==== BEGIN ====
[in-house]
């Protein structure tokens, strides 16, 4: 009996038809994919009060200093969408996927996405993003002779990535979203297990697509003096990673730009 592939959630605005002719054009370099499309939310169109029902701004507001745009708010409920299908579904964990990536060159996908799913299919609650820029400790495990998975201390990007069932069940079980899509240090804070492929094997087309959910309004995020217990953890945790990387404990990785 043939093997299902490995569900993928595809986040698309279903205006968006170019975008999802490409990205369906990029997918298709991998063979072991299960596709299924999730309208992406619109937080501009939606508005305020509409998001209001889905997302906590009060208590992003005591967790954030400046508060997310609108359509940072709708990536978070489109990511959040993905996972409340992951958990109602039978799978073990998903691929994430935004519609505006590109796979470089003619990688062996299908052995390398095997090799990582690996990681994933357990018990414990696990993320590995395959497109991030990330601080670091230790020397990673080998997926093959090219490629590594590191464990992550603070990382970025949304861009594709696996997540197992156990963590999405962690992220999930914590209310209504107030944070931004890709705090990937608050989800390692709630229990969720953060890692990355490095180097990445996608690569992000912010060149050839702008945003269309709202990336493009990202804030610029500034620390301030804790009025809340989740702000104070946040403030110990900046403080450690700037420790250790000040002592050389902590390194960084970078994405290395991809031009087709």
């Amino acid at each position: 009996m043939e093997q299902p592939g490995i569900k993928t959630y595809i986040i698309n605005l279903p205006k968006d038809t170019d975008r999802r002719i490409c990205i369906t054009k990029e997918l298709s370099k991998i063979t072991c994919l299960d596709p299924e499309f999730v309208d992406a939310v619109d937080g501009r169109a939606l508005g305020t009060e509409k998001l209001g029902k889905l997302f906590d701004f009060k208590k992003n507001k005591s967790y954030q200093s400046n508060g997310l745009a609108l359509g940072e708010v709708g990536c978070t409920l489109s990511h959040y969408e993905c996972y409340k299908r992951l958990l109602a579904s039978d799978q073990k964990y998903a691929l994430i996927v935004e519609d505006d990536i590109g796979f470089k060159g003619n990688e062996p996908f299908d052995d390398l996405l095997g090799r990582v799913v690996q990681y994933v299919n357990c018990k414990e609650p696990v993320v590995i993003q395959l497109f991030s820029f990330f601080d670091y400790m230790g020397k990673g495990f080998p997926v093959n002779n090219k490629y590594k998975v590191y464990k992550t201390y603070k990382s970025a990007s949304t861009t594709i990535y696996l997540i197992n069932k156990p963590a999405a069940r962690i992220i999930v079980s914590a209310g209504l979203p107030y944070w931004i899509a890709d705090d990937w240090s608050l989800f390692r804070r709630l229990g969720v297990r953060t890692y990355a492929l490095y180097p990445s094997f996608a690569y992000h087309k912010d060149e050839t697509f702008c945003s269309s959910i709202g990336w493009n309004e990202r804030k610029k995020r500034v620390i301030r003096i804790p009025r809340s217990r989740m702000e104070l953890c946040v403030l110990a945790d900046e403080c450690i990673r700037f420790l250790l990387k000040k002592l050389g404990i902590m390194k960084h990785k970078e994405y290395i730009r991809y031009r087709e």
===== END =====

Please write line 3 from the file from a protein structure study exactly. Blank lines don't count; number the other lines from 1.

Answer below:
């Amino acid at each position: 009996m043939e093997q299902p592939g490995i569900k993928t959630y595809i986040i698309n605005l279903p205006k968006d038809t170019d975008r999802r002719i490409c990205i369906t054009k990029e997918l298709s370099k991998i063979t072991c994919l299960d596709p299924e499309f999730v309208d992406a939310v619109d937080g501009r169109a939606l508005g305020t009060e509409k998001l209001g029902k889905l997302f906590d701004f009060k208590k992003n507001k005591s967790y954030q200093s400046n508060g997310l745009a609108l359509g940072e708010v709708g990536c978070t409920l489109s990511h959040y969408e993905c996972y409340k299908r992951l958990l109602a579904s039978d799978q073990k964990y998903a691929l994430i996927v935004e519609d505006d990536i590109g796979f470089k060159g003619n990688e062996p996908f299908d052995d390398l996405l095997g090799r990582v799913v690996q990681y994933v299919n357990c018990k414990e609650p696990v993320v590995i993003q395959l497109f991030s820029f990330f601080d670091y400790m230790g020397k990673g495990f080998p997926v093959n002779n090219k490629y590594k998975v590191y464990k992550t201390y603070k990382s970025a990007s949304t861009t594709i990535y696996l997540i197992n069932k156990p963590a999405a069940r962690i992220i999930v079980s914590a209310g209504l979203p107030y944070w931004i899509a890709d705090d990937w240090s608050l989800f390692r804070r709630l229990g969720v297990r953060t890692y990355a492929l490095y180097p990445s094997f996608a690569y992000h087309k912010d060149e050839t697509f702008c945003s269309s959910i709202g990336w493009n309004e990202r804030k610029k995020r500034v620390i301030r003096i804790p009025r809340s217990r989740m702000e104070l953890c946040v403030l110990a945790d900046e403080c450690i990673r700037f420790l250790l990387k000040k002592l050389g404990i902590m390194k960084h990785k970078e994405y290395i730009r991809y031009r087709e």